While these and more general phrases such as "Web development blog" or "blog website tutorial" appear among the top 10 phrases bringing traffic to my site, niche-specific phrases make a significant impact. The phrase quantify and visualize twitter search results produced 5 visits from people who spent an average of 16:50 minutes on the site and visited an average of 7.6 pages.
Admittedly, 5 visits isn't many. But when you also get 2 for how to start redesigning your web site, 3 for cool html blog, etc. they start to add up. People visit this site via almost 2,000 keyword combinations (many of which may be variations on a theme). The top phrases may bring hundreds of visits each, but when added together it's the little niche terms that bring in the majority of traffic. The collective success of these individually smaller elements is what is meant by the long tail.
While niche phrases produce traffic, they still need to be relevant to our content. When Google indexes this page, it may get the #1 spot for "subaqueous auto racing." But placing high in search results is only half the battle. Such results only matter if people are searching on that term AND if I provide useful information on the topic. You and I both know that this article is about word choice and SEO. So if anyone searches that phrase hoping to learn about underwater car racing, they will be sorely disappointed and leave the site. Some marketers like to brag about making the first page of search results, but if the phrase doesn't bring visitors it isn't helping.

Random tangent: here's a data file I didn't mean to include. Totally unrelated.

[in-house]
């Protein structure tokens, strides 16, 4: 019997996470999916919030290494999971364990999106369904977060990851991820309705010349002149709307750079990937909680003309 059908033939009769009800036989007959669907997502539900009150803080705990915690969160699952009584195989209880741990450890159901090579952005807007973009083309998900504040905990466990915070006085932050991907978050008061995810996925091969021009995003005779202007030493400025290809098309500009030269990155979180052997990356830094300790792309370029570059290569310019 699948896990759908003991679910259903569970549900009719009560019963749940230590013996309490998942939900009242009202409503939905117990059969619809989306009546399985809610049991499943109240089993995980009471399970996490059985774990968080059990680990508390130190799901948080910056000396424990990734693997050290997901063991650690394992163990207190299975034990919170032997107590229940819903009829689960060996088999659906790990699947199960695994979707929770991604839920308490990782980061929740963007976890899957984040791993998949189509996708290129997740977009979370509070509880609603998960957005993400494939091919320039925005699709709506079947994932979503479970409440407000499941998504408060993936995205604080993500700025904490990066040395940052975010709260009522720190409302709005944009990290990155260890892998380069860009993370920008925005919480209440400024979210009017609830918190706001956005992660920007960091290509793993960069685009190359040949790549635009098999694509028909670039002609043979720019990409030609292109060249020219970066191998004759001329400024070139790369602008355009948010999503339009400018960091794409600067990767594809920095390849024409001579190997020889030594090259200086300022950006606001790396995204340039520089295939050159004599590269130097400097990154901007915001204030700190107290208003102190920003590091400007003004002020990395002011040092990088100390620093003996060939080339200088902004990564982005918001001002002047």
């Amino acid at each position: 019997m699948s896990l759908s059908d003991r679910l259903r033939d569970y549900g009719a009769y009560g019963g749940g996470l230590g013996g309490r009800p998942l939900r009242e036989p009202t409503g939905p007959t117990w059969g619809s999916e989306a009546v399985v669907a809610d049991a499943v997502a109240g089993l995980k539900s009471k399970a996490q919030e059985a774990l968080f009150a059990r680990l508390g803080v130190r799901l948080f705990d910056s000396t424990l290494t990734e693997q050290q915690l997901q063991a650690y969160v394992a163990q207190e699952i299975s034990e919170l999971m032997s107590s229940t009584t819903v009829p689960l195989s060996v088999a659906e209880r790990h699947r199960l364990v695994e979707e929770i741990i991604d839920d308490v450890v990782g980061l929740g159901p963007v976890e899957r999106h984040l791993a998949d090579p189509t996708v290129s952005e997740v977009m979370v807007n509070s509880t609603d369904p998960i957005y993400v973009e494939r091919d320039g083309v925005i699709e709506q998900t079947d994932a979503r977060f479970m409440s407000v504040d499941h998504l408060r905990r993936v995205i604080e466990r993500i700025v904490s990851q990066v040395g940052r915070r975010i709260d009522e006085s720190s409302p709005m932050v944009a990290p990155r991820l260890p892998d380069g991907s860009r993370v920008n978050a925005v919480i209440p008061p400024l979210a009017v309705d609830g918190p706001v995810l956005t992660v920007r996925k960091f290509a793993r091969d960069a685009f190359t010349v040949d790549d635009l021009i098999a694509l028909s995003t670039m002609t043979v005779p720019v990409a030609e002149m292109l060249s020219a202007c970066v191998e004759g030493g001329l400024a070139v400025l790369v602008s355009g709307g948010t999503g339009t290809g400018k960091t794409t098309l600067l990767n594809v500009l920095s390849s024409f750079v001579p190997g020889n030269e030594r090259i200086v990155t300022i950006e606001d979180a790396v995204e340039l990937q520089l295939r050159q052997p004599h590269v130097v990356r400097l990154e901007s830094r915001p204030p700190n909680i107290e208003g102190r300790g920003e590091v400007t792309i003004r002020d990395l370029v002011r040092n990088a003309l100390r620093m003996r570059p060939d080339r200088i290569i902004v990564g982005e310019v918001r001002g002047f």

When editing copy for SEO it's easy to get wound up worrying about what phrases you should rank for, but if you write for your readers and apply common sense, you'll start to see meaningful results.
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As of 3:50 p.m. e.d.t today, September 10, 2009, this page did come in at #1 for subaqueous auto racing. Here's the screencapture of the Google results page. I have a Greasemonkey script installed on Firefox that also includes Twitter results. As a result of looking this up I'm now also finding reTweets and links I didn't yet know about.